• There are many different ways to encode propaganda (e.g. the 13 techniques by Miller), which are expressed in very different ways in writing.
  • The detection of most propaganda techniques requires rich background knowledge or even "intuition", which is difficult to teach to algorithms.

On the other hand, propaganda has a couple of advantages for automated processing. First, the most frequent techniques are also the easiest to detect since they mainly operate in short text spans on the lexical level. This is the case, for example, for loaded language and name calling/labeling. Second, a range of existing NLP techniques can be reused as part of propaganda detection (e. g. sentiment analysis, fake news detection and subjectivity detection). Finally, after detecting several expressions of propaganda in a specific article or by a specific author, we can generalize with a certain confidence that the overall content is propagandistic.

The SemEval-2020 task 11 on Detection of Propaganda Techniques in News Articles[3] has given rise to a range of NLP approaches to propaganda detection. It consists of two subtasks - the retrieval of propaganda text spans as well as the identification of the technique used. In the following, we will look at the three main building blocks of an approach to propaganda detection: the creation of training data, linguistic feature engineering as well as the machine learning architecture.

Training data creation

Training data for propaganda detection can be created manually using specific annotation guidelines. Annotation can happen on the document level or on the level of specific text spans, as in the SemEval-2020 task on propaganda detection (cf. the annotation guidelines). Especially the latter is a rather tricky annotation task: on the one hand, it requires a trained eye and knowledge of a multitude of propaganda techniques on the part of the annotators. On the other hand, propaganda detection by humans is highly subjective. Thus, a lot of reflection and discussion is required to achieve an acceptable agreement rate between the annotators. This is the main reason why most currently available propaganda datasets are rather small - for example, the SemEval gold standard set counts around 530 articles with almost 9000 propaganda text spans.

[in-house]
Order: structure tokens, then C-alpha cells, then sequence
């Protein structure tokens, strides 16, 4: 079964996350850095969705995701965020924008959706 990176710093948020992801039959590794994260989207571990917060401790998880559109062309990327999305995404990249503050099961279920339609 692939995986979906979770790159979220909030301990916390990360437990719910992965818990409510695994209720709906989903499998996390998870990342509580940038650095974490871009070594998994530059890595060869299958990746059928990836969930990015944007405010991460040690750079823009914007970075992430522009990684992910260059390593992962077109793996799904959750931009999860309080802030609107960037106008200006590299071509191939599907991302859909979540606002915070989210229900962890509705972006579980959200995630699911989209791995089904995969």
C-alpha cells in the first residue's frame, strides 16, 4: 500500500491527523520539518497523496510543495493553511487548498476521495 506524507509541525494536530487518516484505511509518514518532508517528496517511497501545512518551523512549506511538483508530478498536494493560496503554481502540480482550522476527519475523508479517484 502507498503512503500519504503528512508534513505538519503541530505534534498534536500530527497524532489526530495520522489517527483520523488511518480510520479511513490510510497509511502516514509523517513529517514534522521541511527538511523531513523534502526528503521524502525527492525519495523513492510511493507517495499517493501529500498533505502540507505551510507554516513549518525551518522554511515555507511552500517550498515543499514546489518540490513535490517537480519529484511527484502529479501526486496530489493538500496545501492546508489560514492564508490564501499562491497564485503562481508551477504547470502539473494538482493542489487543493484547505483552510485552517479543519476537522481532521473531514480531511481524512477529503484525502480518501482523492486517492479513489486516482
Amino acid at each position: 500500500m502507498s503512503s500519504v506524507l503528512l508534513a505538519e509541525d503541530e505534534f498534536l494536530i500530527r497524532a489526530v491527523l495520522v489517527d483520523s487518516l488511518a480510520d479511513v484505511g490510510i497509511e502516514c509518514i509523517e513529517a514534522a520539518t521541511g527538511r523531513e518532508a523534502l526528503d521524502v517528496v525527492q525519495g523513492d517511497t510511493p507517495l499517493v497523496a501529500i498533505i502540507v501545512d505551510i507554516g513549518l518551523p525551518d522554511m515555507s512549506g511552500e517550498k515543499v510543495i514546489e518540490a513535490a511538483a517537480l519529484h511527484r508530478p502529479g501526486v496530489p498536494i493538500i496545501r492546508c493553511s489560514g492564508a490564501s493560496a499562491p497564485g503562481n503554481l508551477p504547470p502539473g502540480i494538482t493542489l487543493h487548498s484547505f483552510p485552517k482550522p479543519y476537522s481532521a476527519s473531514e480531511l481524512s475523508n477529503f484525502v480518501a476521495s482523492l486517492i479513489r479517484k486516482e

Most state-of-the-art deep learning techniques require a large quantity of training data. Automated data augmentation can be used to increase the training dataset. Some of the common techniques are Masked Language Modeling, where parts of the training data are generated by a language model[4], as well as the replacement of words by their nearest neighbours in the semantic space[5].

Linguistic feature engineering

Propaganda is a discourse phenomenon and can be expressed in a variety of ways. It also pertains to several levels of language - the lexical, syntactic, semantic and pragmatic levels. Current machine learning models are not able to capture this diversity from raw text without further abstraction. Thus, a range of additional input features and linguistic knowledge derived from the original text can be used to improve the performance of machine learning, among them:

  • Named entity recognition, i. e. the extraction of person names, locations, companies etc. from text
  • Part-of-speech tagging and syntactic trees for a more accurate syntactic representation
  • Sentiment and subjectivity analysis as a proxy for the emotional load of the content
  • Rhetorics, i. e. the identification of rhetorically salient phrases that are part of a subjective argumentation strategy[6]

Building a machine learning architecture